Recognised but not yet accorded indigenous status. INRBS is supportive of indigenous status being granted. Irish Cob breeders will be working with INRBS as well as the Genetic Resources Committee at the Department of Agriculture, Food and the Marine, Horse Sport Ireland, Weatherby’s Scientific, and Teagasc to genotype the Irish Cob in an effort to preserve and protect the breed.
The Irish Cob have an imposing presence with a stout, powerful body. They are noted for their excellent temperament and flowing hair. Their wide short backs make them very comfortable under saddle.
The Irish Cob is ideal for leisure riders, being very good weight bearers, versatile and kind. They are suited for children, pony clubs and adults alike for riding and driving.
The Irish Cob breed was developed by the travelling community in Ireland. For hundreds of years these sturdy hard-working horses pulled wagons and carts throughout Ireland, Britain and Europe. The breed adopted to be strong and versatile. They needed to be gentle enough to be handled by children but sturdy enough to pull a wagon all day.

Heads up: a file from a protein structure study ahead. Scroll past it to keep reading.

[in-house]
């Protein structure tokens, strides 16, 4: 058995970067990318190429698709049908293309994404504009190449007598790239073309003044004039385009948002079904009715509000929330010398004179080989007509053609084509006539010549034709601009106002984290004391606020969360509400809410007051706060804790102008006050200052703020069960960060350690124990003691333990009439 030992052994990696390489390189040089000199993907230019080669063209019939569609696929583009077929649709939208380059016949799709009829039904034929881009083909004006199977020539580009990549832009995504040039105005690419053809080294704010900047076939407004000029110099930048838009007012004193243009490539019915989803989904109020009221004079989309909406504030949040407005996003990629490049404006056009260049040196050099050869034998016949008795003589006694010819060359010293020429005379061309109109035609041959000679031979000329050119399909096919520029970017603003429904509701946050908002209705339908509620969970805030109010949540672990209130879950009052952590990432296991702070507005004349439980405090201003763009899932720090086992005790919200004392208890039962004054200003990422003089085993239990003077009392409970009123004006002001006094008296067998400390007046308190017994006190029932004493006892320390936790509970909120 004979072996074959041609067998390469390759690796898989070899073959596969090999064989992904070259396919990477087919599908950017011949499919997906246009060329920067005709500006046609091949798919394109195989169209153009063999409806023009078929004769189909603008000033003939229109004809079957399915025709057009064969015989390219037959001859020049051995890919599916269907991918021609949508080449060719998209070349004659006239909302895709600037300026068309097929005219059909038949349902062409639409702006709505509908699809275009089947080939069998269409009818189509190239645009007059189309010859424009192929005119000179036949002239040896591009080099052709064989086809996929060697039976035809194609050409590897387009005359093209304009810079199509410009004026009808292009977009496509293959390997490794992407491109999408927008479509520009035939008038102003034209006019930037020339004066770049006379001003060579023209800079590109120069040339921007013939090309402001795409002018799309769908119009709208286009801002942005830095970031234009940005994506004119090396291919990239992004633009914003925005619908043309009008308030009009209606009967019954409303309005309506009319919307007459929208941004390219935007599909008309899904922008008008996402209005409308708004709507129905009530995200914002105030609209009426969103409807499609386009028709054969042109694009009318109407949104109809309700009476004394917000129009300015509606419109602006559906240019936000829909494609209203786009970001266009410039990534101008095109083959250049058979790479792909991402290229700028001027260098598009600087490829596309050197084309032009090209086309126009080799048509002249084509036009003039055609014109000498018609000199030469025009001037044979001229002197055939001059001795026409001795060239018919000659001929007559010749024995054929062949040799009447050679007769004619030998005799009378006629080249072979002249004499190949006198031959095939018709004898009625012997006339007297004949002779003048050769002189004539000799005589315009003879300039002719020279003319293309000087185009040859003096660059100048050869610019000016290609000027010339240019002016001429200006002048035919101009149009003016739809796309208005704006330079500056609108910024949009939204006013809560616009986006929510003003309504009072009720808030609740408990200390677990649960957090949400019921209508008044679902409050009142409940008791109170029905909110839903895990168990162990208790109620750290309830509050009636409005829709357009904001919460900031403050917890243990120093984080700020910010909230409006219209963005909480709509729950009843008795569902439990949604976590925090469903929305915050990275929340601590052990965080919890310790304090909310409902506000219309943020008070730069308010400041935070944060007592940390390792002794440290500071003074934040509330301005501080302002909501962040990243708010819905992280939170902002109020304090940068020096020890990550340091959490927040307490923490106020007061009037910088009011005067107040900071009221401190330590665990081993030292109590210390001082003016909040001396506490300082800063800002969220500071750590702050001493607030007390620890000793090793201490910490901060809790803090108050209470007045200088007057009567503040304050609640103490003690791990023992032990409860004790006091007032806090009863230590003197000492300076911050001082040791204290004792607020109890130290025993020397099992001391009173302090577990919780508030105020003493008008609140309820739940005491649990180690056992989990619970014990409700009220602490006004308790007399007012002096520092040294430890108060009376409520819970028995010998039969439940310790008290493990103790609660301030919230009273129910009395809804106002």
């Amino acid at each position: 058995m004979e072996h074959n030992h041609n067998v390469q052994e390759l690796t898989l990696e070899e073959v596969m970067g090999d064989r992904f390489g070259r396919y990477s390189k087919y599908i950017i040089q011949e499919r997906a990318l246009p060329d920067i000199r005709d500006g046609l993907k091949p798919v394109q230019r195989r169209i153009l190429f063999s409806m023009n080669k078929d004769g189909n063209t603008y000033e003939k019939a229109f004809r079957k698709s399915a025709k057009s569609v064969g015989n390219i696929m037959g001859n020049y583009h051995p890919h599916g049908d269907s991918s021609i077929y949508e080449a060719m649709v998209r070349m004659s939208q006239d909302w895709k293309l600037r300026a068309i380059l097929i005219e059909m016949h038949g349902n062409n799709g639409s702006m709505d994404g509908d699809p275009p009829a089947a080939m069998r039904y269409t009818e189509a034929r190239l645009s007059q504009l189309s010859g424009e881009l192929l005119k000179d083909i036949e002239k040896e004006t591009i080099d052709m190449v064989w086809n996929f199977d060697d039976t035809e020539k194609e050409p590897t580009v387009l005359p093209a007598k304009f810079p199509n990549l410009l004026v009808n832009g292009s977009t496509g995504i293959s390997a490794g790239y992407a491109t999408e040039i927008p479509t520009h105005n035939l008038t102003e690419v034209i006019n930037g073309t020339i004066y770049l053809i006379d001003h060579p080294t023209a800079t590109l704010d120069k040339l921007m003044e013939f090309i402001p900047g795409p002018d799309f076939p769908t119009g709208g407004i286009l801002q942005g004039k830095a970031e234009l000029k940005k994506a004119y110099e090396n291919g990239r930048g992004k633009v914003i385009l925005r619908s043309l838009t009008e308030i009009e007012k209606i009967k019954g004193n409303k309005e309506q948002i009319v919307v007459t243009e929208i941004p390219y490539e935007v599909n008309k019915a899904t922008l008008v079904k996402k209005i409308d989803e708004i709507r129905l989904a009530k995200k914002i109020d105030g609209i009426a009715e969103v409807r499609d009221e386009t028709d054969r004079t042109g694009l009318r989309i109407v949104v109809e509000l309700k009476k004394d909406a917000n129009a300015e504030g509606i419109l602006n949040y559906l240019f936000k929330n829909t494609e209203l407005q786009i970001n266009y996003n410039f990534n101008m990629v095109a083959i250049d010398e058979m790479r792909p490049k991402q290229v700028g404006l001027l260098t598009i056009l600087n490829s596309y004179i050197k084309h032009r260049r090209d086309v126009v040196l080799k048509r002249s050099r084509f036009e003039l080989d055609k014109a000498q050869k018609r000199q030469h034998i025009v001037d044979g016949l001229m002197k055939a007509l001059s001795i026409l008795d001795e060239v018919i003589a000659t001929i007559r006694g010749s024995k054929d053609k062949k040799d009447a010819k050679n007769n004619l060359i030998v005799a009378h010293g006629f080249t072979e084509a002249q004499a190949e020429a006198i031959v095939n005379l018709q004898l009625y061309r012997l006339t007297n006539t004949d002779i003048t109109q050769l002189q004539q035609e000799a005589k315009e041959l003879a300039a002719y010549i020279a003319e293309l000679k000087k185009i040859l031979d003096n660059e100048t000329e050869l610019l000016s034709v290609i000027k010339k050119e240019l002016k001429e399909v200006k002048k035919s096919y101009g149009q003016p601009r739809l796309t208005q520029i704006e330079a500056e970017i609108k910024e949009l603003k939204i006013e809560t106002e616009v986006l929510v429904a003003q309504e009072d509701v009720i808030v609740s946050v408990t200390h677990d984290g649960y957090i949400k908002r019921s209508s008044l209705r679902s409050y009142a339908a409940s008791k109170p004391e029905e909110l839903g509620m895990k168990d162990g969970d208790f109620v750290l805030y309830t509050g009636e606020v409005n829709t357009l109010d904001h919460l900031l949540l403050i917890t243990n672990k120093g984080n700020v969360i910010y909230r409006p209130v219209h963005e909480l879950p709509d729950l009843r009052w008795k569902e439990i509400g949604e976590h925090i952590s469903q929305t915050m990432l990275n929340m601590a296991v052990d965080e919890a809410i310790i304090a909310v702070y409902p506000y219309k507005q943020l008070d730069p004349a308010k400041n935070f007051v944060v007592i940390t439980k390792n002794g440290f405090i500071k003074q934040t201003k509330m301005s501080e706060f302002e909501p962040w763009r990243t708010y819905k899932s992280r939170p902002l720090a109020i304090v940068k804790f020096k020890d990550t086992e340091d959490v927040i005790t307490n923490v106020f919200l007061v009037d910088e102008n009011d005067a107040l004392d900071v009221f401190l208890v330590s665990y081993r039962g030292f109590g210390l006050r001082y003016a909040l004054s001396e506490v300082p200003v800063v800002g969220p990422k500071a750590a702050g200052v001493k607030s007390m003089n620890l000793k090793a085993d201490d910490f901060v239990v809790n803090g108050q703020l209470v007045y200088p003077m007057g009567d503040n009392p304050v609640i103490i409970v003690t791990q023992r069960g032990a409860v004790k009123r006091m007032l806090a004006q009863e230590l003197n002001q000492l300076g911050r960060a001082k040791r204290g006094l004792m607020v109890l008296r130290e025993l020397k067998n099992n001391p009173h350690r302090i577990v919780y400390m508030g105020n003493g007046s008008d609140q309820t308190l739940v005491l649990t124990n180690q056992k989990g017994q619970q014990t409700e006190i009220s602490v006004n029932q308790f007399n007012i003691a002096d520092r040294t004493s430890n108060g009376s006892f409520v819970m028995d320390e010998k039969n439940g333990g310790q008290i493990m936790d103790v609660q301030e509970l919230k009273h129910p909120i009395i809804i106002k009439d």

The Irish Cob is a native Irish breed and although it has a long history, the studbook was only officially founded in 1998. Prior to this, lineages were passed down verbally from generation to generation. The breed to referred to worldwide by many different names such as gypsy cob, gypsy horse, gypsy vanner and Irish tinker
Native breeds of horse are excellent for conservation grazing, they can manage area of difficult terrain that machinery cannot access. As with all horses, the Irish Cob are selective grazers, leaving a mosaic of habitat if the site being grazed is large enough to allow extensive grazing to occur. They will move through mature heather, gorse and bracken knocking back regrowth and creating tracks for other grazers such as sheep and goats.
Lowland grassland situations are suitable where a short grass sward or a mosaic of habitats is required for ground nesting birds. The Irish Cob is suitable for grazing aftermath of hay meadows in the Autumn to produce a short sward for Spring growth the following year. Due to their weight the site needs to be carefully monitored as poaching and soil compaction can become a problem if forage becomes scarce or the site becomes wet and supplementary feeding is required.
For further information on the breed contact Brigid Devine at firstname.lastname@example.org.